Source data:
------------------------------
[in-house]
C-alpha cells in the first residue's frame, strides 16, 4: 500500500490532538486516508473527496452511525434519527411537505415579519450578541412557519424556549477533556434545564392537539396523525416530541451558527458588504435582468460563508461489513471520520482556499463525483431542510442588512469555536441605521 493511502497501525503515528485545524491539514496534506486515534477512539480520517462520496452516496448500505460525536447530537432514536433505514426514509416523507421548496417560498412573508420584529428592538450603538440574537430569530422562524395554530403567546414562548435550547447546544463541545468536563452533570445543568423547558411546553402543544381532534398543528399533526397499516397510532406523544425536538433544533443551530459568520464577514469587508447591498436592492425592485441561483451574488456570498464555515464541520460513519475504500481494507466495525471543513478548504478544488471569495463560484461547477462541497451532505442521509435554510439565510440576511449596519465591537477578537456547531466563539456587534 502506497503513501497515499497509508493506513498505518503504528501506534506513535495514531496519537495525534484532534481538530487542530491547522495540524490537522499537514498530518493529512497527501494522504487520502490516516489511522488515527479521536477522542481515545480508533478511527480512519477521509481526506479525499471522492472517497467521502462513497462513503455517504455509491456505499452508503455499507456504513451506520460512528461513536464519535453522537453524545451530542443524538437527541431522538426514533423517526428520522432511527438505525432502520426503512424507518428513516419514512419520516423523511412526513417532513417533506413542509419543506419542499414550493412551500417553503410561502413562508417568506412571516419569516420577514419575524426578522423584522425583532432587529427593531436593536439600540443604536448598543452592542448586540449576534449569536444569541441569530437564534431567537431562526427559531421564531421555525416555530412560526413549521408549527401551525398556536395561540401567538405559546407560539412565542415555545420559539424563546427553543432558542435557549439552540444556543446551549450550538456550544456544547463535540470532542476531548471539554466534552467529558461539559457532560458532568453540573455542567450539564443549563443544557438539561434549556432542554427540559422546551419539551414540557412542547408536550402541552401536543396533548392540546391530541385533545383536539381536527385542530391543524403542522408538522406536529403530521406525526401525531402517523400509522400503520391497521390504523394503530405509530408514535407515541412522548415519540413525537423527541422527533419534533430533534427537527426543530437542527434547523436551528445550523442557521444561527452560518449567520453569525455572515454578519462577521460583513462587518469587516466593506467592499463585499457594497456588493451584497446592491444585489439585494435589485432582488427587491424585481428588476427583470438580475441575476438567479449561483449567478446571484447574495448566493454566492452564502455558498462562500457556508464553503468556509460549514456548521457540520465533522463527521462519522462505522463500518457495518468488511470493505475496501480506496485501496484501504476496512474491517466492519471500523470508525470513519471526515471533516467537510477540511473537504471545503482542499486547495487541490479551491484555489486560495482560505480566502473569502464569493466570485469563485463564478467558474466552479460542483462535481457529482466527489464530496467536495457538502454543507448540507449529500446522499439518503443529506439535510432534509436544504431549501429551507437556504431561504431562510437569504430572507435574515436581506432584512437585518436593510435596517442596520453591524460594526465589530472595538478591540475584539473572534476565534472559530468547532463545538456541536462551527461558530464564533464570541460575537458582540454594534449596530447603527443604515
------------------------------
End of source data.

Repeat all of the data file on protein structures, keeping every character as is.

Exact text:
[in-house]
C-alpha cells in the first residue's frame, strides 16, 4: 500500500490532538486516508473527496452511525434519527411537505415579519450578541412557519424556549477533556434545564392537539396523525416530541451558527458588504435582468460563508461489513471520520482556499463525483431542510442588512469555536441605521 493511502497501525503515528485545524491539514496534506486515534477512539480520517462520496452516496448500505460525536447530537432514536433505514426514509416523507421548496417560498412573508420584529428592538450603538440574537430569530422562524395554530403567546414562548435550547447546544463541545468536563452533570445543568423547558411546553402543544381532534398543528399533526397499516397510532406523544425536538433544533443551530459568520464577514469587508447591498436592492425592485441561483451574488456570498464555515464541520460513519475504500481494507466495525471543513478548504478544488471569495463560484461547477462541497451532505442521509435554510439565510440576511449596519465591537477578537456547531466563539456587534 502506497503513501497515499497509508493506513498505518503504528501506534506513535495514531496519537495525534484532534481538530487542530491547522495540524490537522499537514498530518493529512497527501494522504487520502490516516489511522488515527479521536477522542481515545480508533478511527480512519477521509481526506479525499471522492472517497467521502462513497462513503455517504455509491456505499452508503455499507456504513451506520460512528461513536464519535453522537453524545451530542443524538437527541431522538426514533423517526428520522432511527438505525432502520426503512424507518428513516419514512419520516423523511412526513417532513417533506413542509419543506419542499414550493412551500417553503410561502413562508417568506412571516419569516420577514419575524426578522423584522425583532432587529427593531436593536439600540443604536448598543452592542448586540449576534449569536444569541441569530437564534431567537431562526427559531421564531421555525416555530412560526413549521408549527401551525398556536395561540401567538405559546407560539412565542415555545420559539424563546427553543432558542435557549439552540444556543446551549450550538456550544456544547463535540470532542476531548471539554466534552467529558461539559457532560458532568453540573455542567450539564443549563443544557438539561434549556432542554427540559422546551419539551414540557412542547408536550402541552401536543396533548392540546391530541385533545383536539381536527385542530391543524403542522408538522406536529403530521406525526401525531402517523400509522400503520391497521390504523394503530405509530408514535407515541412522548415519540413525537423527541422527533419534533430533534427537527426543530437542527434547523436551528445550523442557521444561527452560518449567520453569525455572515454578519462577521460583513462587518469587516466593506467592499463585499457594497456588493451584497446592491444585489439585494435589485432582488427587491424585481428588476427583470438580475441575476438567479449561483449567478446571484447574495448566493454566492452564502455558498462562500457556508464553503468556509460549514456548521457540520465533522463527521462519522462505522463500518457495518468488511470493505475496501480506496485501496484501504476496512474491517466492519471500523470508525470513519471526515471533516467537510477540511473537504471545503482542499486547495487541490479551491484555489486560495482560505480566502473569502464569493466570485469563485463564478467558474466552479460542483462535481457529482466527489464530496467536495457538502454543507448540507449529500446522499439518503443529506439535510432534509436544504431549501429551507437556504431561504431562510437569504430572507435574515436581506432584512437585518436593510435596517442596520453591524460594526465589530472595538478591540475584539473572534476565534472559530468547532463545538456541536462551527461558530464564533464570541460575537458582540454594534449596530447603527443604515